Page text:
Whilst we revealed that the Housing Executive spends £18.8m across the region on temporary accommodation, and the spend on some of these areas might seem spectacular, what is actually behind the figures is shocking.
As part of the original housing FOI, we asked for a breakdown of who was placed in each of these types of accommodation.
As part of this, the Housing Executive categorizes people into five groups:
- Elderly – A household of one or more adults where at least one of the adults is 60 years of age or more
- Single – A single individual
- Small Adult – A household of two adults (aged between 16 and 59)
- Large Adult – A household of three or more adults with one or less children
- Small Families – A household of one or two adults with one or two children
- Large Families – A household of one or two adults with three or more children OR a household of three or more adults with two or more children
The monthly figures we received are from Sept 2013 until Feb 2016.
Private single lets being used to temporarily house small families are the most prevalent – used by 1,312 families, followed by private single lets being used by single people, housing 1,034 people respectively.
AMENDMENT 19/5/16: The Housing Executive have been in contact regarding the above paragraph. They state that families are placed in accommodation “in line with their accommodation needs” and that their definition of ‘private single lets’ are not one bedroom properties, but one property unit. We are happy to make this amendment.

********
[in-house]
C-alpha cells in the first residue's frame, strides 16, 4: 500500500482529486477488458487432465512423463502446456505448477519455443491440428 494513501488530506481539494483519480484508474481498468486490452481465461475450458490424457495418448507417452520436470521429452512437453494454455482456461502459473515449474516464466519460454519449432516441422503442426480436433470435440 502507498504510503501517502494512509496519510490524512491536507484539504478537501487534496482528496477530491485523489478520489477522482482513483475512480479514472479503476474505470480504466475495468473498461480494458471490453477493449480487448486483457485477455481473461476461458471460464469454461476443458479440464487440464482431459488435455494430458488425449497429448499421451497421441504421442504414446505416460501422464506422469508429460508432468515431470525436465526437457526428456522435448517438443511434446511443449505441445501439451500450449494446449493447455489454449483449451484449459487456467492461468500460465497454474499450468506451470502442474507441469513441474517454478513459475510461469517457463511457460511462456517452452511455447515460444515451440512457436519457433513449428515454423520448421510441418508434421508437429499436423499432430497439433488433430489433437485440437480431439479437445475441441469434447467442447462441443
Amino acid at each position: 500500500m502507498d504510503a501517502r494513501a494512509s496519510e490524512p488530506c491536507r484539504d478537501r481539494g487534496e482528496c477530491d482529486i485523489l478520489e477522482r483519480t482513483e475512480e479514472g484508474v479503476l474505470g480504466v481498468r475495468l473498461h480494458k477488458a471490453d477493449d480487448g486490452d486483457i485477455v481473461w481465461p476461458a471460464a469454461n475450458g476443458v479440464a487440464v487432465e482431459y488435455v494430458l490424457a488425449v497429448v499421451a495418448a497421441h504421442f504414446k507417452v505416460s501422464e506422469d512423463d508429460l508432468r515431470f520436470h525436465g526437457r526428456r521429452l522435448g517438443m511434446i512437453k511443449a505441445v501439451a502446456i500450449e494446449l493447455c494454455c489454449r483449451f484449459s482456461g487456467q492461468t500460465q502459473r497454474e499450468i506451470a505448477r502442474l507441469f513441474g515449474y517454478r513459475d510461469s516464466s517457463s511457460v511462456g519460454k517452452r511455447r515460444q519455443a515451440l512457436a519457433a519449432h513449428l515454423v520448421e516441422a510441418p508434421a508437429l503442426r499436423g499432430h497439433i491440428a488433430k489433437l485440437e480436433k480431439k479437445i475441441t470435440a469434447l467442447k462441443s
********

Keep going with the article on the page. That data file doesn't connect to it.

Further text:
Non-standard refers to exceptional placements in B&B’s, Guesthouses, Hotels where access to general temporary accommodation is not immediately available – these have been used a total of 1,268 times to house all categories of people – the highest of which were single, followed by small families.
Elderly people – those aged 60 or over, had to be placed in temporary accommodation a staggering 233 times, 89 of those in single private lets and 69 in non-standard accommodation. This has happened more times in January-February 2016 than in the whole of 2013.
These figures represent the number of times each of the respective category have been placed in that accommodation, not the number of individuals.
In total, these types of accommodation were used 17,126 times in the period April 2010-February 2016. In terms of addressing the problem, only 471 social housing properties have been built in 2015/16 up to the 16th March 2016.
In total, the number of times people have been placed in temporary accommodation doubled from 2013 to 2014, and remained largely steady in 2015. Figures for 2016 are only available for January and February, but already more elderly persons have been placed in temporary accommodation than in the whole year of 2013.